How To “Fragilize” an EconomyPosted on — Leave a comment
The pandemic appears to be in its third, and final act. It is true that the disease will still be in our lives for some time to come. We will face variants, and the possibility of ongoing annual vaccinations. However, the darkest days of contagion are likely behind us. What remains is an economy on the rebound.
Many economists are anticipating a strong, and prosperous second half to 2021. As recently as mid-March the Federal Reserve raised its forecast for domestic growth in 2021 by more than 50%. As a result, GDP is expected to reach 6.5% this year. If accurate, that figure would be among the highest in recorded history. While these forecasts offer plenty of excitement there is a less discussed and often unseen aspect to the economy today: fragility.
Gregory Daco, chief U.S. economist at Oxford Economics, has explained that the recovery is “fragile.” Part of what makes the US economy fragile today is the fact that many businesses are still struggling to find their way forward. Many companies aggressively pivoted, or even changed their model to accommodate the pandemic setting. Now, as COVID continues to recede, those businesses are determining what aspects of their initial change they want to preserve, and what aspects they want to abandon. Additionally, many businesses were able to stay afloat with borrowing and are facing the considerable cost of repaying those loans. Finally, much of the recovery is due to recent fiscal stimulus which, while critical and necessary, is not sustainable.
This “fragilizing” of the economy, however, is not only the result of the pandemic. These effects have been taking hold for some time and are structural in nature. That is, they are part of moorings that anchor the global economic system. One key factor of the global economy of the recent past and present is that it is characterized by output divergence. The level of output of various economies across the world varies considerably. As a result, the burden of maintaining the health of the global economy is shouldered by fewer and fewer countries.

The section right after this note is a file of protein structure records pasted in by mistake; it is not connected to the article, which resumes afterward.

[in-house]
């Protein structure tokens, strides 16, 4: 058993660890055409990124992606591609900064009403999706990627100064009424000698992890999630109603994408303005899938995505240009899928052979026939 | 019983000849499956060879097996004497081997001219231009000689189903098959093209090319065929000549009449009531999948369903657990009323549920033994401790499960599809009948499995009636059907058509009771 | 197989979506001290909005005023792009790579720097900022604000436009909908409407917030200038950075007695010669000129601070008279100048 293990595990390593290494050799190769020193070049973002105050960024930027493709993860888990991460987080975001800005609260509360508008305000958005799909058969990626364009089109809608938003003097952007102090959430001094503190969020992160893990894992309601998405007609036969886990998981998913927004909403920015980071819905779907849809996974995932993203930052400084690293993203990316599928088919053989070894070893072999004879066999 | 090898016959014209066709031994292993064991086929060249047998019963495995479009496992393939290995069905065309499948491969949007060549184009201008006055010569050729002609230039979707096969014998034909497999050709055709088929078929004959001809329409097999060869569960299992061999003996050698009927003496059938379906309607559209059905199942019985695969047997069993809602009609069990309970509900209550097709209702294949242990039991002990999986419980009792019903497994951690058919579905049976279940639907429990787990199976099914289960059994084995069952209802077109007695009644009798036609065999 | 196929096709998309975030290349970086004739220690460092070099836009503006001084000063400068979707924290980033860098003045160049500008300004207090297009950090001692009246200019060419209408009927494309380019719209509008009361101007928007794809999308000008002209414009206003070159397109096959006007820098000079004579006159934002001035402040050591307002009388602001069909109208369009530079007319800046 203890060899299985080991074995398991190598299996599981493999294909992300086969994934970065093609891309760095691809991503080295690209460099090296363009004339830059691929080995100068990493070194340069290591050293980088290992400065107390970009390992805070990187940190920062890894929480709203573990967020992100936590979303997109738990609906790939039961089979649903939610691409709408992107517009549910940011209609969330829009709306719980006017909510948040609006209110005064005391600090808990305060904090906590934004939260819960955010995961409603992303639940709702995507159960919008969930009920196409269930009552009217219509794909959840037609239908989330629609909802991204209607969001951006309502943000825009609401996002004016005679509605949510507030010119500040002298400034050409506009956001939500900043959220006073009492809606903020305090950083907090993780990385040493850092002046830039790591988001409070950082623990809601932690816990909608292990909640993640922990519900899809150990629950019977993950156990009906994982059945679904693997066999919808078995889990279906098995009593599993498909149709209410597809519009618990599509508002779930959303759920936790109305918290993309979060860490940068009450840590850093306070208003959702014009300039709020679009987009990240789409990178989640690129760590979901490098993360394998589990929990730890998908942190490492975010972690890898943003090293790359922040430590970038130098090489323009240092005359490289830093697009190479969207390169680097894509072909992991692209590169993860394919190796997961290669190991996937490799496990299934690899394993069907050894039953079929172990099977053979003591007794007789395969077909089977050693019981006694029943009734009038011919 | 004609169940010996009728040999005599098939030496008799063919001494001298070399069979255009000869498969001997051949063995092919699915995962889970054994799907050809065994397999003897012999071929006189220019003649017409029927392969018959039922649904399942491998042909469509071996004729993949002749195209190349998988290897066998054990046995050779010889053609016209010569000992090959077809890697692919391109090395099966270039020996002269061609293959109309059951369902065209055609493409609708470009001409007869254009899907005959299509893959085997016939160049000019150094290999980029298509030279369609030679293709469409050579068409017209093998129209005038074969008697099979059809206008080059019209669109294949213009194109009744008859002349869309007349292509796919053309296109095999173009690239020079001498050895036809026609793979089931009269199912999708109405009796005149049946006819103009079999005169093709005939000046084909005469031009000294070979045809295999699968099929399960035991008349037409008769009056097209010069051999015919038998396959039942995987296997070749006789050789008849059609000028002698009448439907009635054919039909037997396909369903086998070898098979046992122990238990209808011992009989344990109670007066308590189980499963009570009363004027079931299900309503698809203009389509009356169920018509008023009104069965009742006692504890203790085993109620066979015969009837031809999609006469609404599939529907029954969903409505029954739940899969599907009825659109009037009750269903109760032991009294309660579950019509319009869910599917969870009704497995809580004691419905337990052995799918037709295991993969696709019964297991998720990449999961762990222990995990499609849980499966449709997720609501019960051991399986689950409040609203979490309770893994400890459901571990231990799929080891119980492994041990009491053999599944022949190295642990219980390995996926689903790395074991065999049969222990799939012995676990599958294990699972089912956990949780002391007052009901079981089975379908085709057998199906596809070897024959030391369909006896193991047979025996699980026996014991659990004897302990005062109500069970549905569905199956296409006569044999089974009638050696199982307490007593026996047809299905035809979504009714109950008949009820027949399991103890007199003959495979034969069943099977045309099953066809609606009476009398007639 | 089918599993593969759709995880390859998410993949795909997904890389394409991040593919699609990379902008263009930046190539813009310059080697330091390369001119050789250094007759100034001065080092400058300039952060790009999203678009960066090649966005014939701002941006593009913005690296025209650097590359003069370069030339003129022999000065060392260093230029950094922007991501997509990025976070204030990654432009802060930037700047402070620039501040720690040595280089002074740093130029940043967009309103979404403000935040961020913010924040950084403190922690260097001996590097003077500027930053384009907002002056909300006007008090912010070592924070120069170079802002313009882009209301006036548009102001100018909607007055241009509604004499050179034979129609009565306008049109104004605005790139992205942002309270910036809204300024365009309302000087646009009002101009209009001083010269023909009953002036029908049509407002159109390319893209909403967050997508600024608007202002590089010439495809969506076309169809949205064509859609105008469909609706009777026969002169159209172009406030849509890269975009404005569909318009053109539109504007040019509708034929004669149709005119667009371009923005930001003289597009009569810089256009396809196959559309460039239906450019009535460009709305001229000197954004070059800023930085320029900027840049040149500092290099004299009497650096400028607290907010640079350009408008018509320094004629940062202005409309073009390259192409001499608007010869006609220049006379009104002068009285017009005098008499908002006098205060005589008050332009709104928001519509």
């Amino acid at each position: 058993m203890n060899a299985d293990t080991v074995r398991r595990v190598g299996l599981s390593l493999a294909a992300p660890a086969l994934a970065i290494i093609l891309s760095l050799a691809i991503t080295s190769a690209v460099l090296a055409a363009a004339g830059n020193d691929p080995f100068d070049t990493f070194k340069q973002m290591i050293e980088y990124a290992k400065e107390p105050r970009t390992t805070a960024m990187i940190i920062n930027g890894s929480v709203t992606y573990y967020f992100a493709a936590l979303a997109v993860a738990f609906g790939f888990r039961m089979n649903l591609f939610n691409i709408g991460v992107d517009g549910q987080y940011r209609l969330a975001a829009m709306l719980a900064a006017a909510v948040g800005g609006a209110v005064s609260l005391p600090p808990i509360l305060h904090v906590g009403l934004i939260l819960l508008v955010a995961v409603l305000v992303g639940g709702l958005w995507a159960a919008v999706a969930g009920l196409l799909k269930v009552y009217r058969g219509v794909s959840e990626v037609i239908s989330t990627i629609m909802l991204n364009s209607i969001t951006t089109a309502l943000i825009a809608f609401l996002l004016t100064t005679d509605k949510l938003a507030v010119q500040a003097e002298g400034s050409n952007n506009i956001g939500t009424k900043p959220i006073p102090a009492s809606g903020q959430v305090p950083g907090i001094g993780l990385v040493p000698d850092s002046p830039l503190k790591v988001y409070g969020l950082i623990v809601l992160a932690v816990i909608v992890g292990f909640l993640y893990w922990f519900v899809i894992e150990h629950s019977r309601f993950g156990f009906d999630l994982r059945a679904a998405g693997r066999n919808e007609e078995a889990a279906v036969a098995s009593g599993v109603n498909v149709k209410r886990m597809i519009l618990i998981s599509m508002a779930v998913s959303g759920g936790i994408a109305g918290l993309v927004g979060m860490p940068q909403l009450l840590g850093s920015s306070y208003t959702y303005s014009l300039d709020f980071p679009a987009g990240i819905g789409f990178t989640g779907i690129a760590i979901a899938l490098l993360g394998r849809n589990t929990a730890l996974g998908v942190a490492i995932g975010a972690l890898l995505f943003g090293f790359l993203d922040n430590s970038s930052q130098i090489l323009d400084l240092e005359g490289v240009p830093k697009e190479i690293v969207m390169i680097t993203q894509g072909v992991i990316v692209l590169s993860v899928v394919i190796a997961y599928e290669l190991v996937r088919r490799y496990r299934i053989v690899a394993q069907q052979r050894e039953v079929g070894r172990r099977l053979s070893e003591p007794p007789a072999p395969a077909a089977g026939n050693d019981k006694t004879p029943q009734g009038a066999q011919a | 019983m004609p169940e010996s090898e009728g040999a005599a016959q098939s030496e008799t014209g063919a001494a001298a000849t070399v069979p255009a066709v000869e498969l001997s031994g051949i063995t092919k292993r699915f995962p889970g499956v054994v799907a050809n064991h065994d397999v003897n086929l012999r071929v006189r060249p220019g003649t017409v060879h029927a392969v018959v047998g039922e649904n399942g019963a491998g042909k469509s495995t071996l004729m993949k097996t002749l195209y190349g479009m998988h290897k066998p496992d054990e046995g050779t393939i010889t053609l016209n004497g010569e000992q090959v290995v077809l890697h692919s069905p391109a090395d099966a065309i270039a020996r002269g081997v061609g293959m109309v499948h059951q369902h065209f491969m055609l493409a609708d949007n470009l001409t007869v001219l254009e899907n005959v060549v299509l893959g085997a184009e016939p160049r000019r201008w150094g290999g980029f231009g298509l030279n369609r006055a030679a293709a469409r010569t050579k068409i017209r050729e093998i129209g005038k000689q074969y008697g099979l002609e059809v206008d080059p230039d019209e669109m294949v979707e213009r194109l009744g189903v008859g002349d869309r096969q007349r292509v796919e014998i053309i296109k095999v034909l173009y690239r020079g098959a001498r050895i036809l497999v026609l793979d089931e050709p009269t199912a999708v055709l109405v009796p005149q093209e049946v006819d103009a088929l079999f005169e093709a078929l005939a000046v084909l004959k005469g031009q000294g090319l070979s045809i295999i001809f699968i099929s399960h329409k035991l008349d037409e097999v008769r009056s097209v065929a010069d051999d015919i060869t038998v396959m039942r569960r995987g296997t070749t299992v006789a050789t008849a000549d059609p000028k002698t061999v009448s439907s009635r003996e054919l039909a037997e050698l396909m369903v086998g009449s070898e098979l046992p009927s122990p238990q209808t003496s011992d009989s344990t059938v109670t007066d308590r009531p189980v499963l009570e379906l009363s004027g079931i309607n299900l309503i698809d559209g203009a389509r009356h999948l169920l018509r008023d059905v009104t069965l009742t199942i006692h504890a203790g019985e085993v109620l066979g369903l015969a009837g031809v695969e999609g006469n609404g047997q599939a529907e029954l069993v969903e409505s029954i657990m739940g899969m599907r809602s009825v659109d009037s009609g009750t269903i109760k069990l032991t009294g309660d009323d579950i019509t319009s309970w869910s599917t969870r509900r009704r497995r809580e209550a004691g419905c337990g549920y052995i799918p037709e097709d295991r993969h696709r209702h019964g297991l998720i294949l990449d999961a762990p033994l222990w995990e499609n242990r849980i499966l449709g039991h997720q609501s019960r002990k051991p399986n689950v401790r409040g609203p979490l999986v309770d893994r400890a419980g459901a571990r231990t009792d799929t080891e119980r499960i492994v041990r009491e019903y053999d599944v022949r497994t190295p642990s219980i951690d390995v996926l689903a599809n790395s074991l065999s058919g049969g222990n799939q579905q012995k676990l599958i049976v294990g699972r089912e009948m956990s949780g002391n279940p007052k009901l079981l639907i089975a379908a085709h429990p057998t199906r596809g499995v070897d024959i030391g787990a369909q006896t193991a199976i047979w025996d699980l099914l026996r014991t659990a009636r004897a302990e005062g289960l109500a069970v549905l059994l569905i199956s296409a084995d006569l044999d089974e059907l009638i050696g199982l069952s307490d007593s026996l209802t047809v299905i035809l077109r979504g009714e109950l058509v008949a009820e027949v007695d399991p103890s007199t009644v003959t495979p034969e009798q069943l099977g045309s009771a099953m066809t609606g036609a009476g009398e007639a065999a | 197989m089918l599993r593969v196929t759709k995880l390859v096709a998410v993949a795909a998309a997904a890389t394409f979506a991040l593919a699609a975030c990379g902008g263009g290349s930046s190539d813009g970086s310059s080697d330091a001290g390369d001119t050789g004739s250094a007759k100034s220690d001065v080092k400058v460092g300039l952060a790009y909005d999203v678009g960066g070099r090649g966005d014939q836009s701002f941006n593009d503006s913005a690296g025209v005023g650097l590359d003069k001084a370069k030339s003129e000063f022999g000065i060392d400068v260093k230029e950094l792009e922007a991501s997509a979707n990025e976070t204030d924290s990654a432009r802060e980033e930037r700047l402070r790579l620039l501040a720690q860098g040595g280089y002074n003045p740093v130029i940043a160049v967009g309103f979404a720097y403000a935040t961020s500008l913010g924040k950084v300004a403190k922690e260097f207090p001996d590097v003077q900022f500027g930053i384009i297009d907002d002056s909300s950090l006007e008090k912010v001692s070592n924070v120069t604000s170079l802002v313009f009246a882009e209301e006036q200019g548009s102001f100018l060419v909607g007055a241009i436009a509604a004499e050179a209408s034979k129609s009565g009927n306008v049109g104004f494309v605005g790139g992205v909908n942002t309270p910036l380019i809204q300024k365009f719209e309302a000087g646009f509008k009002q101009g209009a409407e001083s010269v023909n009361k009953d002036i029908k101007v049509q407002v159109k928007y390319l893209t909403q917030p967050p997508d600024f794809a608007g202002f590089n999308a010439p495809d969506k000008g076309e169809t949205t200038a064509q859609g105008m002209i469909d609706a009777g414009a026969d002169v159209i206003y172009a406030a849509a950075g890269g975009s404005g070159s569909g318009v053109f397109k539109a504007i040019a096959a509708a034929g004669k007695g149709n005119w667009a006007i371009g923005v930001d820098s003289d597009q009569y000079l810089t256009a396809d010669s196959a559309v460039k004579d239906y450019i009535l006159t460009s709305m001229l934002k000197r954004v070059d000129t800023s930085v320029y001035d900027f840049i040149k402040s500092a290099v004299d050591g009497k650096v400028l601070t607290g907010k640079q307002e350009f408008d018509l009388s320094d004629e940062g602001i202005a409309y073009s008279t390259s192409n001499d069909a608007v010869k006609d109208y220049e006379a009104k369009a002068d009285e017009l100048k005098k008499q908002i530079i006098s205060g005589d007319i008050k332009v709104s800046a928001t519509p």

At the same time, continued globalization means that more countries are discovering that their success and survival are tied to the health of other countries. Simply, what happens “here” is highly contingent on what happened over “there.” The result is a more tenuous and fragile setting.
In such an environment there are many stores of wealth that become increasingly volatile. The value of the dollar is tied heavily to trade imbalances and the threat of inflation. Meanwhile, stock prices are subject to disruptions in the global supply chain that is so necessary to many businesses seeking annual growth.
Weathering the storm of a pandemic has demanded unimaginable resources. Any new, unforeseen threats could take a serious toll as many emergency reserves have been depleted. This aspect of a recovering but extremely fragile economy underscores the importance of storing a portion of personal wealth in assets that have less reliance on today’s increasingly delicate economy. For many the answer is gold which is not as prone to the threat of externalities as other assets and investment instruments.
Capitalizing on a rebound means remembering to gird for the ever-present threat of a new challenge. As Author Nassim Taleb explains “globalized economic systems operate as one. Errors spread and compound.”
This sentiment seems to encapsulate the underpinning of a gold investment strategy because, as former Federal Reserve Chairman Ben Bernanke once explained, “The reason people hold gold is as a protection against what we call tail risk, really, really bad outcomes.”
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